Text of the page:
Kelsey Plum walked before she medaled — Stef Dolson talks winning 3X3 gold — Must-click women’s basketball links
The IX: Basketball Wednesday with Howard Megdal, July 28, 2021
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Going back to her days at University of Washington, watching Kelsey Plum play basketball meant more than just observing a player scoring points in volume and efficiency like the game had never seen.
It meant watching something joyful.
So it’s been a professional career missing much of that joy for Plum, for getting selected by a San Antonio team with internal disagreement over how to use her, followed by a move with that franchise to Las Vegas, where she didn’t solidify her role until 2019 — just in time to tear her Achilles, costing her all of 2020.
A player at Plum’s level should have experienced more triumph to this point. She’s due. And that’s what she accomplished on Wednesday in Tokyo.
So seeing her take a swig from a big bottle of champagne, clearly relishing a high point in her career — perhaps the highest, she reflected — felt like more than just an athlete earning a win.
“I can’t even really put into words,” Plum said. “It’s like a gold medal is just something that I have always wanted to accomplish. I think I’ve said this before. I think coming off the Achilles makes it extra sweet.”
A year ago to the day, Plum shared, she first walked again following her Achilles surgery.
Now she’s a gold medalist, another step toward fulfilling the professional career that she had every reason to expect would follow a collegiate career on par with anyone in the history of the game.
Before we get to the links, some quick notes from me out of USA-Nigeria 5×5:
1) A’ja Wilson was a difference-maker in that fourth quarter. There’s a version of events where USA was gassed and the Nigeria run, stopped when they got to within eight, gets even closer. But Wilson’s rebounding and defending, along with some late plays by Chelsea Gray and Sylvia Fowles, stemmed the tide.
2) Breanna Stewart made, by my count, a half-dozen plays in the first two quarters that helped Team USA build a lead they’d need before she scored a point. She is this team’s most important player because of her versatility, guarding on the perimeter, stretching defenses of rosters without bigs who can chase her. The significance of her range of skills is even bigger here than it is in the WNBA.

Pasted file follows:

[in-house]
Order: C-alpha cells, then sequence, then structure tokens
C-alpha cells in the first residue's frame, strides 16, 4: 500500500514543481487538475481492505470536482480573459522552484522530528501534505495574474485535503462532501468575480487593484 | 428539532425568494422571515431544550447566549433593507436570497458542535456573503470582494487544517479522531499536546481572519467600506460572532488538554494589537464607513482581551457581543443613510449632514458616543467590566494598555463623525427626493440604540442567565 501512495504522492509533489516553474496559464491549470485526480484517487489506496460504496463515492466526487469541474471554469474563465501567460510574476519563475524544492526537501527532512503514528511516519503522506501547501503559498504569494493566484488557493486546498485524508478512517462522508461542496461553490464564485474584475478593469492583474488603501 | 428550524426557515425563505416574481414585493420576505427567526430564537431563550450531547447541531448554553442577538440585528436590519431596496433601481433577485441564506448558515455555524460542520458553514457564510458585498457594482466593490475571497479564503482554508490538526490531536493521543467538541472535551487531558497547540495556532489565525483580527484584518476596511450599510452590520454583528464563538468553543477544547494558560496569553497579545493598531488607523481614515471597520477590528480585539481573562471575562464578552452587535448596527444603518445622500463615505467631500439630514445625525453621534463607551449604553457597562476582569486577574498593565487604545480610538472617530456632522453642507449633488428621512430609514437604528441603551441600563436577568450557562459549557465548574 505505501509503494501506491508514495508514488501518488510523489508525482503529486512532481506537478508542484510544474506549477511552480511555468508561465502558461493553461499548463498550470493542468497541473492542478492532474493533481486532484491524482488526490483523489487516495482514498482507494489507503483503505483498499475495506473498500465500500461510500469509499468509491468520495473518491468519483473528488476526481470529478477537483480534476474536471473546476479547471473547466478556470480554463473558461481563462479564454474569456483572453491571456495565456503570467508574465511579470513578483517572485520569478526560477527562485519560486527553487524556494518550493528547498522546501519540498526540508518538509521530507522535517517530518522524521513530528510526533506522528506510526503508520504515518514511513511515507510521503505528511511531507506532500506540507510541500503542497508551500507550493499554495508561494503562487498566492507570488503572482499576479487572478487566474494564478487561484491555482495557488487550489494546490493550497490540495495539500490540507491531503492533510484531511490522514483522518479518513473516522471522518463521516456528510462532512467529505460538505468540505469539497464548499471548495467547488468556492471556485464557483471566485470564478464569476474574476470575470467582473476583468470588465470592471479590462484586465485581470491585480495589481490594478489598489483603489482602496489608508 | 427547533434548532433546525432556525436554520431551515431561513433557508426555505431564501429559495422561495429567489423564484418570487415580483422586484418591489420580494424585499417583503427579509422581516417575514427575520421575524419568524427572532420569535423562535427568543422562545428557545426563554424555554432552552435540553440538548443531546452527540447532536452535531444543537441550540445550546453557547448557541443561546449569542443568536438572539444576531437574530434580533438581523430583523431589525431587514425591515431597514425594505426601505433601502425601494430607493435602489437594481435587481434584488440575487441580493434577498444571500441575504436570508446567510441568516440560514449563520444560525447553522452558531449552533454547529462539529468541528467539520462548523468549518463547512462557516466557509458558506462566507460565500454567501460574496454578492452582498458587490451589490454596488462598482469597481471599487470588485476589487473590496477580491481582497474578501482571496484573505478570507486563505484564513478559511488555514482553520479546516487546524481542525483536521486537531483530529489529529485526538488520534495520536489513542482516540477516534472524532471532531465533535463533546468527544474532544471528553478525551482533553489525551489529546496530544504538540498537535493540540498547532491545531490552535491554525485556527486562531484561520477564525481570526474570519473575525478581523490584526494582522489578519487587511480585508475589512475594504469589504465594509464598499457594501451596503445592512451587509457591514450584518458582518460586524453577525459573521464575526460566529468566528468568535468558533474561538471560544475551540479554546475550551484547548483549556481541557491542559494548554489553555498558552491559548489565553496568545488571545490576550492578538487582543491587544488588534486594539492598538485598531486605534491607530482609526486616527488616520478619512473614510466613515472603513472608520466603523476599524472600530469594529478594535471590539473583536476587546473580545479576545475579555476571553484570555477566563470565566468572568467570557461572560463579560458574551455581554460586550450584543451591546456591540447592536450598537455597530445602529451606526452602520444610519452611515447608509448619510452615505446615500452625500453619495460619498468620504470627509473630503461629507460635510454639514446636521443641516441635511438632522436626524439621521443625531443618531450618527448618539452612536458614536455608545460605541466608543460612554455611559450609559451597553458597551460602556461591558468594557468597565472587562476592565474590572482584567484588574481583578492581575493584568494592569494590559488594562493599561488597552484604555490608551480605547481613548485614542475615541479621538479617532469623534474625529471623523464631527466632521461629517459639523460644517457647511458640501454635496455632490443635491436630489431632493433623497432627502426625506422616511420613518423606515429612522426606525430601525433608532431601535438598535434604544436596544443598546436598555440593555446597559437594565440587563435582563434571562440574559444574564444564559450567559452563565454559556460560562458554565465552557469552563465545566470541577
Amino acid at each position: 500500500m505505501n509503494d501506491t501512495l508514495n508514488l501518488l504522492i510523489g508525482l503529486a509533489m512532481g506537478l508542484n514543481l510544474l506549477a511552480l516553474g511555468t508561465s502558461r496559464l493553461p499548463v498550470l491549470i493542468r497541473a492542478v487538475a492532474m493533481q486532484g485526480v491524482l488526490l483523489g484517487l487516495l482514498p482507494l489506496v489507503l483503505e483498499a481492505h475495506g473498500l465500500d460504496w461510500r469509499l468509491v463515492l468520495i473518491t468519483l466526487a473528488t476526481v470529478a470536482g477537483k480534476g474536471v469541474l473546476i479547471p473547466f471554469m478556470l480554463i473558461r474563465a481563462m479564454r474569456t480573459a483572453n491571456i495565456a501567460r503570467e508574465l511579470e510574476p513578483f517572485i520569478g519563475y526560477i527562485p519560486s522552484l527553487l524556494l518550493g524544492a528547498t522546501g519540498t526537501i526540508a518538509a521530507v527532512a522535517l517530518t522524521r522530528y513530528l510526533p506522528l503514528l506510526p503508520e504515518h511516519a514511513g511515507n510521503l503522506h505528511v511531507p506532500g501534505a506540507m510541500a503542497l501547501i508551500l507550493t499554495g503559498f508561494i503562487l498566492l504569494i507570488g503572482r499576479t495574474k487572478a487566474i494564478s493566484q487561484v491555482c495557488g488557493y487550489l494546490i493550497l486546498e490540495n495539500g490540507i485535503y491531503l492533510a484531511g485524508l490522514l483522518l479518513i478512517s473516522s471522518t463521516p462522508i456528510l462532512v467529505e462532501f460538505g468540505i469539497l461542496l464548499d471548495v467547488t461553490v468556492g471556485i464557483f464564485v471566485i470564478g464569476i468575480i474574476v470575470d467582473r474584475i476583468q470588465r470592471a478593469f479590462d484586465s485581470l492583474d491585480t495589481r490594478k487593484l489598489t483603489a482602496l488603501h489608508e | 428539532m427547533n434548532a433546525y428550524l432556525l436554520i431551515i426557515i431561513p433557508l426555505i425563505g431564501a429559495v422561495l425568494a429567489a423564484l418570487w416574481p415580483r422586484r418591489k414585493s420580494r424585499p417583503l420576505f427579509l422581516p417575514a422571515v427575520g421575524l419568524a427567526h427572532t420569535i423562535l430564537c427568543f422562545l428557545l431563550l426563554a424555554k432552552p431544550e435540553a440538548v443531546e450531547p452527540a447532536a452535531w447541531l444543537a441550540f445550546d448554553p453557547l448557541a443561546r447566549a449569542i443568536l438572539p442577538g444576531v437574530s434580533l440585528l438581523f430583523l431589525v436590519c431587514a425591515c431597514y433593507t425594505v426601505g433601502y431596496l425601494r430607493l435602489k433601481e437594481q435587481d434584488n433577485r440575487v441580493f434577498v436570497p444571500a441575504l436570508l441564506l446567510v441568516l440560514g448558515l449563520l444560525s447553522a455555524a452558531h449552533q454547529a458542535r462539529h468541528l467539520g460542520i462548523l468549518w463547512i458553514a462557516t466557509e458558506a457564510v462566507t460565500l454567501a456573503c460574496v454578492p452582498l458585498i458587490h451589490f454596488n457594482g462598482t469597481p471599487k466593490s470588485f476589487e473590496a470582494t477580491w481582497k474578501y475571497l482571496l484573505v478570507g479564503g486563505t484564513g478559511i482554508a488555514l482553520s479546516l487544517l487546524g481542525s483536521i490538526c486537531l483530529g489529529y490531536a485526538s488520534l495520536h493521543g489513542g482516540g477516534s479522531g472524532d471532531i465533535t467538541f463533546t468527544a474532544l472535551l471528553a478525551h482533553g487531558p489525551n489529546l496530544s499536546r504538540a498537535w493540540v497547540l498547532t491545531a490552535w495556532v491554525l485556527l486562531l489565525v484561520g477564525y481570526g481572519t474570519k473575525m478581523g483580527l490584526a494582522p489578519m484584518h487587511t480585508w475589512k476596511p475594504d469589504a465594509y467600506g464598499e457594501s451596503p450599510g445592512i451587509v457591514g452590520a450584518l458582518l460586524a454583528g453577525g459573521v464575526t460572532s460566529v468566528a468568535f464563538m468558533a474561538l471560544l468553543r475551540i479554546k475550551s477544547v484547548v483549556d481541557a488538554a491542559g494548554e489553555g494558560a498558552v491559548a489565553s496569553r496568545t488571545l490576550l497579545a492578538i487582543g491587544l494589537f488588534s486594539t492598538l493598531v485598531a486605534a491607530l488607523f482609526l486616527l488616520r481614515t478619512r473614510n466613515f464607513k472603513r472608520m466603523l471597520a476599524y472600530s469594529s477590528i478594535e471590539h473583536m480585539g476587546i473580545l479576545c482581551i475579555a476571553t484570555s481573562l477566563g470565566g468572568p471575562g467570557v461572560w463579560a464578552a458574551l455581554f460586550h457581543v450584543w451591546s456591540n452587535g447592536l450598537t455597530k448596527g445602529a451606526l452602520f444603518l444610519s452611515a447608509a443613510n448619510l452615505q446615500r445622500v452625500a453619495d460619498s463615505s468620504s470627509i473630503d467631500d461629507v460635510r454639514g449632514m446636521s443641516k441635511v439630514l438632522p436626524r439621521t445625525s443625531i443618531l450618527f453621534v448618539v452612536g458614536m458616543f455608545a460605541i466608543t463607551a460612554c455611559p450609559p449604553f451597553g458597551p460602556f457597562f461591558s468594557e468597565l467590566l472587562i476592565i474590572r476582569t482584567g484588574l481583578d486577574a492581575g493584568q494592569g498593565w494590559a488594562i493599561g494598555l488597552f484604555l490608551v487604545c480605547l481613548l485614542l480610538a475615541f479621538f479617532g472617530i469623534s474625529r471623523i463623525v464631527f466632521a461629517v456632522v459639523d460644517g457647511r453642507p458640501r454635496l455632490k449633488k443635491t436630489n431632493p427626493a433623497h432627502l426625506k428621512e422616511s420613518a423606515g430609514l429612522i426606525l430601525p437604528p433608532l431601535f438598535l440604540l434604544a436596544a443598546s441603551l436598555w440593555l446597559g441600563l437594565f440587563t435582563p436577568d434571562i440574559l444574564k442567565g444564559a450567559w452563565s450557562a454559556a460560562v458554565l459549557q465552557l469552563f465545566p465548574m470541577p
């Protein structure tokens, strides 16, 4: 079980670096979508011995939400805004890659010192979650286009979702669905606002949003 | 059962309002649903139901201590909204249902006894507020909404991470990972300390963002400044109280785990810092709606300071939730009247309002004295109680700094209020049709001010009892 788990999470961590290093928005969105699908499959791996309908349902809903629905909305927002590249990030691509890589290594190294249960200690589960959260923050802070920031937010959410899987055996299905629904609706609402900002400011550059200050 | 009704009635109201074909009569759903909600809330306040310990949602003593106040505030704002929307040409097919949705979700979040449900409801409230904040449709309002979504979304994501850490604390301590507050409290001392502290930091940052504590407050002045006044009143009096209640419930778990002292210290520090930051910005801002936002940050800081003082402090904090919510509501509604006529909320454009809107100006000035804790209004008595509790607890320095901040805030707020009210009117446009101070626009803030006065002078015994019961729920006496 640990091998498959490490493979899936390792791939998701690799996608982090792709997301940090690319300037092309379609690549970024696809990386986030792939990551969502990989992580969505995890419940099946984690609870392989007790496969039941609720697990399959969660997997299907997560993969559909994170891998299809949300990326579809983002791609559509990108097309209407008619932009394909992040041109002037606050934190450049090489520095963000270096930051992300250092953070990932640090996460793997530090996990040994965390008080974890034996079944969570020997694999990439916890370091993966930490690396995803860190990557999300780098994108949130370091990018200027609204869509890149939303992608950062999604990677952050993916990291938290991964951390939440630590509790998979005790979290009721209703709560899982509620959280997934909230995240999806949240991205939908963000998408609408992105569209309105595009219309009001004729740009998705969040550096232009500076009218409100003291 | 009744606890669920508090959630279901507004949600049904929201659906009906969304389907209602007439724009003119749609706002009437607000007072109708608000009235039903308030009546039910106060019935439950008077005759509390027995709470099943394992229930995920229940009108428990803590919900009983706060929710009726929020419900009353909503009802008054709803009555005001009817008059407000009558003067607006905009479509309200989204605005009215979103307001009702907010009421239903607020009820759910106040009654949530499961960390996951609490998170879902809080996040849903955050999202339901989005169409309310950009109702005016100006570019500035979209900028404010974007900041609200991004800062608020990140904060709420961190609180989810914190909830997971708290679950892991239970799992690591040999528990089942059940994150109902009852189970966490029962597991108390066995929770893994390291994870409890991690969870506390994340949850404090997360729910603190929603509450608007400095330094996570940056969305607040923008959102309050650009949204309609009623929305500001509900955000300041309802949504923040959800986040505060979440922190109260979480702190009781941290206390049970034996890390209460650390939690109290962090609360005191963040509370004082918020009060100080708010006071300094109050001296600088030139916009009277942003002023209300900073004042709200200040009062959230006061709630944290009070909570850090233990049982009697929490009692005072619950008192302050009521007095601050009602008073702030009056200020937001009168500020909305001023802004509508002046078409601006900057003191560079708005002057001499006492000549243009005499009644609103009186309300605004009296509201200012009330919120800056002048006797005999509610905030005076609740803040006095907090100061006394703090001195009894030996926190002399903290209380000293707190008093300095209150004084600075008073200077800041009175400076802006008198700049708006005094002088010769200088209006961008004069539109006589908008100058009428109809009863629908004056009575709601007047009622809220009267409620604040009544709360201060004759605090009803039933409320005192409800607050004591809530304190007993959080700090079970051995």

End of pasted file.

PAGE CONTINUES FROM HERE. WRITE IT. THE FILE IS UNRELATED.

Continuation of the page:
3) All of which reinforces why Elena Delle Donne is missed, of course. In a just world, both Stewart and Delle Donne would be playing for gold.
4) Early on, Diana Taurasi was isolated on the defensive end by Nigeria, and a blow-by from a guard quickly followed. Then Taurasi, seeing Team USA down 8-1 already, raced up the floor and nailed a needed three.
That’s Taurasi. It’s a when-to I’ve not seen from any other player, ever. We can debate all you want about who should or shouldn’t be on this roster. But in a year when there’s just not much glue connecting these players, it’ll take individual plays in big spots to win games. Who does that better than Diana Taurasi?
5) There are six newcomers on this team, a big reason why a team with experienced starting guards in Taurasi and Sue Bird still turned it over 25 times (!!!) against Nigeria. But seeing Stewart play in her second Olympics is to see someone entirely comfortable in this scenario. I’d have to think all the new blood will pay dividends for Dawn Staley in 2022, 2024 and beyond.
6) On the other hand, it sure doesn’t look like Wilson needed the experience. She just stars everywhere she goes.
This week in women’s basketball
Five at The IX: Stefanie Dolson, gold medal winner
Click on Stef enjoying an adult beverage to hear her reaction Wednesday from Tokyo